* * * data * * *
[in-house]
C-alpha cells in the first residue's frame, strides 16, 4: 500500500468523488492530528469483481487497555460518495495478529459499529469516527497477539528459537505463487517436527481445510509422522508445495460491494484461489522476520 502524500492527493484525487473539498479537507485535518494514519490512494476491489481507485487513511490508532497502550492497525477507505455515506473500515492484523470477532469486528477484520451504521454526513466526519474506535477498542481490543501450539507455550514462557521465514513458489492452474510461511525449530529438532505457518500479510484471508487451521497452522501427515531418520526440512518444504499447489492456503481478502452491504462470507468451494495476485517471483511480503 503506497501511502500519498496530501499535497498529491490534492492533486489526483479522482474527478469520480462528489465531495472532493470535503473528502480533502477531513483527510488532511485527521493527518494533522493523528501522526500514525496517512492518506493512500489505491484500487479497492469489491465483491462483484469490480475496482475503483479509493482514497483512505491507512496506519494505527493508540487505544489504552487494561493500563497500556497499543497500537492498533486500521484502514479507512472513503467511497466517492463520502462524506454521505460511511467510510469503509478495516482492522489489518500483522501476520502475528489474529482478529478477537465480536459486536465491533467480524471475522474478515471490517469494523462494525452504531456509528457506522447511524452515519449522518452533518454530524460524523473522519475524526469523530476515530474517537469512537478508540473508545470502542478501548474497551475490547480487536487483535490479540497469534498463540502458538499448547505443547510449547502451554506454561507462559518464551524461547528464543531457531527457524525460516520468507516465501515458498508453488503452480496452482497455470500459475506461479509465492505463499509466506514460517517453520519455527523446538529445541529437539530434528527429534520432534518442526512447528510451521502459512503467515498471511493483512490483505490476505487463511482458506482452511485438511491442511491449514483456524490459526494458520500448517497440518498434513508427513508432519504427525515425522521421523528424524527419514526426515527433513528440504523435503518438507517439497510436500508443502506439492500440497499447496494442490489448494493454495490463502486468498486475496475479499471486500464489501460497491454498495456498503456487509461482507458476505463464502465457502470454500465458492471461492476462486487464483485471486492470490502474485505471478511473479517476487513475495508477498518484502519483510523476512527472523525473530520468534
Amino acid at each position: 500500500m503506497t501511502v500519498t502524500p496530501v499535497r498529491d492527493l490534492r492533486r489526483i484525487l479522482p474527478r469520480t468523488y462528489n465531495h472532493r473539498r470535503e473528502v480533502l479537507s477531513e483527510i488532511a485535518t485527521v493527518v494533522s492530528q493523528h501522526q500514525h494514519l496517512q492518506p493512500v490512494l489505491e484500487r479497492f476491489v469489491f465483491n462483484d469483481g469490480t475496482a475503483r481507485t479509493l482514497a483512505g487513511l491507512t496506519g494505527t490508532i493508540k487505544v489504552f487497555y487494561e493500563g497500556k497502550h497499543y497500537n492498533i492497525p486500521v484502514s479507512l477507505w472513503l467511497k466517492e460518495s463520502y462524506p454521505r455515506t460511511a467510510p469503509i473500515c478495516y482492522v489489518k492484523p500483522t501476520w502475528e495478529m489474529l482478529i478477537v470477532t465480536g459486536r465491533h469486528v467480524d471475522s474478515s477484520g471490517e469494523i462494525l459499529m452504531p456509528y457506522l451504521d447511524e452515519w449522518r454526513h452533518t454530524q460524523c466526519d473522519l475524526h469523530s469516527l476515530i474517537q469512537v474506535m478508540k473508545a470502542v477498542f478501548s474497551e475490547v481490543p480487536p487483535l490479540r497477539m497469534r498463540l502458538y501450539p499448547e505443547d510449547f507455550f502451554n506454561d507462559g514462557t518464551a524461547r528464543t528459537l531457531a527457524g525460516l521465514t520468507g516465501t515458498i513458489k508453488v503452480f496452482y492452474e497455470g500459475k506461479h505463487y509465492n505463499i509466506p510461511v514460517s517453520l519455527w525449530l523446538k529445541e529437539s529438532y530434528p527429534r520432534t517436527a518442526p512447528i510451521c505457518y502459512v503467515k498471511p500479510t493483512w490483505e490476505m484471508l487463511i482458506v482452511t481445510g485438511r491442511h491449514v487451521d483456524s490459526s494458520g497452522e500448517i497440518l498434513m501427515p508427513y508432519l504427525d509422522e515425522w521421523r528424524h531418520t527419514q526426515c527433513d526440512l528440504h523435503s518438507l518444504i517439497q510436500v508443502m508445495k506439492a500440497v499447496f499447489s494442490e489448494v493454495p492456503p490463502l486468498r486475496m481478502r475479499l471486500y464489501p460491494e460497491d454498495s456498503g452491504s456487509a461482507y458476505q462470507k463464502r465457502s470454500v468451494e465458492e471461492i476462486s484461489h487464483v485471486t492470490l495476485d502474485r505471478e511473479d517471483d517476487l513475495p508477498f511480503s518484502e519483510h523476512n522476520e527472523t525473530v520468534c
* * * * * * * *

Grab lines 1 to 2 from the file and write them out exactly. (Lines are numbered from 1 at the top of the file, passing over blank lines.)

[in-house]
C-alpha cells in the first residue's frame, strides 16, 4: 500500500468523488492530528469483481487497555460518495495478529459499529469516527497477539528459537505463487517436527481445510509422522508445495460491494484461489522476520 502524500492527493484525487473539498479537507485535518494514519490512494476491489481507485487513511490508532497502550492497525477507505455515506473500515492484523470477532469486528477484520451504521454526513466526519474506535477498542481490543501450539507455550514462557521465514513458489492452474510461511525449530529438532505457518500479510484471508487451521497452522501427515531418520526440512518444504499447489492456503481478502452491504462470507468451494495476485517471483511480503 503506497501511502500519498496530501499535497498529491490534492492533486489526483479522482474527478469520480462528489465531495472532493470535503473528502480533502477531513483527510488532511485527521493527518494533522493523528501522526500514525496517512492518506493512500489505491484500487479497492469489491465483491462483484469490480475496482475503483479509493482514497483512505491507512496506519494505527493508540487505544489504552487494561493500563497500556497499543497500537492498533486500521484502514479507512472513503467511497466517492463520502462524506454521505460511511467510510469503509478495516482492522489489518500483522501476520502475528489474529482478529478477537465480536459486536465491533467480524471475522474478515471490517469494523462494525452504531456509528457506522447511524452515519449522518452533518454530524460524523473522519475524526469523530476515530474517537469512537478508540473508545470502542478501548474497551475490547480487536487483535490479540497469534498463540502458538499448547505443547510449547502451554506454561507462559518464551524461547528464543531457531527457524525460516520468507516465501515458498508453488503452480496452482497455470500459475506461479509465492505463499509466506514460517517453520519455527523446538529445541529437539530434528527429534520432534518442526512447528510451521502459512503467515498471511493483512490483505490476505487463511482458506482452511485438511491442511491449514483456524490459526494458520500448517497440518498434513508427513508432519504427525515425522521421523528424524527419514526426515527433513528440504523435503518438507517439497510436500508443502506439492500440497499447496494442490489448494493454495490463502486468498486475496475479499471486500464489501460497491454498495456498503456487509461482507458476505463464502465457502470454500465458492471461492476462486487464483485471486492470490502474485505471478511473479517476487513475495508477498518484502519483510523476512527472523525473530520468534